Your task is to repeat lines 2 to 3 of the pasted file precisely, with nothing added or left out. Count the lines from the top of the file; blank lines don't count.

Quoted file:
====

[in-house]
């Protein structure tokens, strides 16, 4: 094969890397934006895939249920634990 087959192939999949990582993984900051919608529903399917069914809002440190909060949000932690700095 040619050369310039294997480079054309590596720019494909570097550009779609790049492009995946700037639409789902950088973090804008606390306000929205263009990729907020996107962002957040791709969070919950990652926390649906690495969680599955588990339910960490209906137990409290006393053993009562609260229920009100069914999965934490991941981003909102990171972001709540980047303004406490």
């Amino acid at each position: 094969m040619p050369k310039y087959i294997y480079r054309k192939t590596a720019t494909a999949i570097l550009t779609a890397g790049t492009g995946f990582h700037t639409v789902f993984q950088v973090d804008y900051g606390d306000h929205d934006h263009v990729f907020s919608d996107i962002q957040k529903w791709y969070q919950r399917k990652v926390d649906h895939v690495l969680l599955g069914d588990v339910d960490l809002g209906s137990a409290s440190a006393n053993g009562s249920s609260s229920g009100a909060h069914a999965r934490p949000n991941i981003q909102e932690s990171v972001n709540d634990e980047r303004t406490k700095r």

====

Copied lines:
């Protein structure tokens, strides 16, 4: 094969890397934006895939249920634990 087959192939999949990582993984900051919608529903399917069914809002440190909060949000932690700095 040619050369310039294997480079054309590596720019494909570097550009779609790049492009995946700037639409789902950088973090804008606390306000929205263009990729907020996107962002957040791709969070919950990652926390649906690495969680599955588990339910960490209906137990409290006393053993009562609260229920009100069914999965934490991941981003909102990171972001709540980047303004406490």
């Amino acid at each position: 094969m040619p050369k310039y087959i294997y480079r054309k192939t590596a720019t494909a999949i570097l550009t779609a890397g790049t492009g995946f990582h700037t639409v789902f993984q950088v973090d804008y900051g606390d306000h929205d934006h263009v990729f907020s919608d996107i962002q957040k529903w791709y969070q919950r399917k990652v926390d649906h895939v690495l969680l599955g069914d588990v339910d960490l809002g209906s137990a409290s440190a006393n053993g009562s249920s609260s229920g009100a909060h069914a999965r934490p949000n991941i981003q909102e932690s990171v972001n709540d634990e980047r303004t406490k700095r």